Understanding diversity, a neuroscience perspective

Diversity at the social, work, national and international level, in the shape of prejudice, racism, and genocide, has been the subject of much discussion and legislation for some while now. In the workplace, equal opportunities training and legislation has sought to provide understanding in such circumstances as: birth, upbringing, religion, sex, ethnicity, race, caste, or involuntary personal attributes such as disability, age, gender, or sexual orientation. Indeed, a considerable ‘industry’ has developed, around specialising in these matters; including coaching and sensitivity training.

It is considered by many, including those in the ‘industry’, that the current approaches have reached the limits of their effectiveness and that many are seeking a way of taking this highly ethical matter forward. In providing this new approach, IGO applies findings from neuroscience in an attempt to develop a different understanding based on the way we all react to difference.

The basis of this new approach starts from childhood which as Schore (2003) points out, is highly significant because young infants function in a fundamentally unconscious way, and unconscious processes in an older child or adult can be traced back to the primitive functioning of the infant. Part of this unconscious functioning of the young infant is that which we refer to as the experience of ‘stranger anxiety’ the distress that children experience when exposed to people unfamiliar to them, usually occurring from about the first four months of life.  This is an experience of fear and anxiety which will inevitably become etched in the forming brain, and although, as adults, we cannot consciously remember this experience it will never be forgotten because it is built into our organism and informs our expectations and behaviours (Watt, 2001).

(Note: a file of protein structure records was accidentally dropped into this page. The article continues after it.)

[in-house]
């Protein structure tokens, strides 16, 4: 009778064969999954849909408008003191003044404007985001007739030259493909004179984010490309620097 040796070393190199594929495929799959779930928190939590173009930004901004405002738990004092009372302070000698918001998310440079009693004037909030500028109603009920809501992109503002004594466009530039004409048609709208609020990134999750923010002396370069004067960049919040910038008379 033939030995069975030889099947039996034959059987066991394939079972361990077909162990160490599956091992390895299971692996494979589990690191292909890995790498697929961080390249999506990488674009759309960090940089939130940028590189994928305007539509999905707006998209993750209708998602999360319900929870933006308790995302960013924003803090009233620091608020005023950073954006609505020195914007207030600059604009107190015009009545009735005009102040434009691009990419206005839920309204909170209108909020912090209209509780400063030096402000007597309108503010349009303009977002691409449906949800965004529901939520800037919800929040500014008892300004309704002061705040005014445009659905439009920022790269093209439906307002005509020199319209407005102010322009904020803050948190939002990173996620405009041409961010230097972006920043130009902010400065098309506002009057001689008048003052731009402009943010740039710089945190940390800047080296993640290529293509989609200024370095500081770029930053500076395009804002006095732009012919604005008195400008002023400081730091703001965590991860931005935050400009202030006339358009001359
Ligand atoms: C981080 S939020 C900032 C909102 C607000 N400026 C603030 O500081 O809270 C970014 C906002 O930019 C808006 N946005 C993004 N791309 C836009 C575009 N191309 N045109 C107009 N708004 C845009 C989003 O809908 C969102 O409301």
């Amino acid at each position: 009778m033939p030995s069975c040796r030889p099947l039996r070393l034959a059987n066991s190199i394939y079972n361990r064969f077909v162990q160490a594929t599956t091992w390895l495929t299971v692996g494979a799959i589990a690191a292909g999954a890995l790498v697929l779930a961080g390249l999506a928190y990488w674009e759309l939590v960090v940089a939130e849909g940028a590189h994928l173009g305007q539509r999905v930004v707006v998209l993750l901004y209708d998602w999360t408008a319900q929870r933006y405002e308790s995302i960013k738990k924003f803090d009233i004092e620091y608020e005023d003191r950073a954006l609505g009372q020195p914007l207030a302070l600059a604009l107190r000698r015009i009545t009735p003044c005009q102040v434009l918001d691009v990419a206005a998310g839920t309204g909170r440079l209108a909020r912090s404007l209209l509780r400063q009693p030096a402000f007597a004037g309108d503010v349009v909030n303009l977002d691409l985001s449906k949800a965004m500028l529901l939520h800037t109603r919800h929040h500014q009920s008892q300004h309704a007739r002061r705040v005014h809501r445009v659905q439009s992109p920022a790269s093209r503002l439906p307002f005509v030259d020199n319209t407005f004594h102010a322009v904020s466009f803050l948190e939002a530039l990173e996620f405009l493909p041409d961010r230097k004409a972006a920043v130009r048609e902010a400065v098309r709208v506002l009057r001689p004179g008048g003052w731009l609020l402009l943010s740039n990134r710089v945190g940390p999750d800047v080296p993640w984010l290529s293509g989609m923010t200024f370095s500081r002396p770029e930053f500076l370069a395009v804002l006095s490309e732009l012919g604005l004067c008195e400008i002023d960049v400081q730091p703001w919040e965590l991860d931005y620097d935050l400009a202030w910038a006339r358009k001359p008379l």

The process then moves to a theoretical understanding of fear and anxiety drawing on the work of Joseph Le Doux (2015), and Mark Solms (2002), which, following our early childhood experience, continue throughout our lives. Le Doux informs us that a key factor that links fear and anxiety is that they both depend on mechanisms in the brain that detect and respond to threats that demand action whether present or anticipated, real or imagined. Threat detection provides preparation for fight or flight. We are all familiar with fight or flight that is triggered when we encounter present or anticipated threats, and that moves into overdrive when we are under stress. The whole-body reaction being mobilised to help us survive an encounter with danger. Solms refers to a fear system that has the evolutionary advantage of allowing us to escape rapidly from dangerous situations and to avoid such situations in the future. While on the perceptual side brain stimulation is associated with feelings of extreme anxiety or terror.

The process is followed by moving to an understanding of ‘social phobia’ influenced by the work of Louis Cozolino (2014). He takes the view that because prejudice and racism are issues fraught with so much emotion, looking at these through the lens of science may offer some helpful clues to their origins and potential cures. Imagining the lives of our tribal ancestors, it is easy to see the survival benefit of developing a fast and reflexive system for rapid classification of unfamiliar others. Having our fear and vigilance circuitry reflexively activated by unfamiliar others would help us to avoid exposure to new diseases and direct familiar harm through pre-emptive avoidance or attack.

Throughout the process, IGO use the phenomenon of stranger anxiety as applied to the theoretical understanding of fear and anxiety and how this experience in childhood remains part of our memory and influences us in regard to diversity in adult life.

This leads to conclusions with suggestions for potential actions that will reduce prejudice in regard to diverse others and encourage the enjoyment of diversity.


Those interested should contact IGO with a view to making an appointment to discuss specific needs and for IGO to provide a tailor-made proposal based on the above approach.

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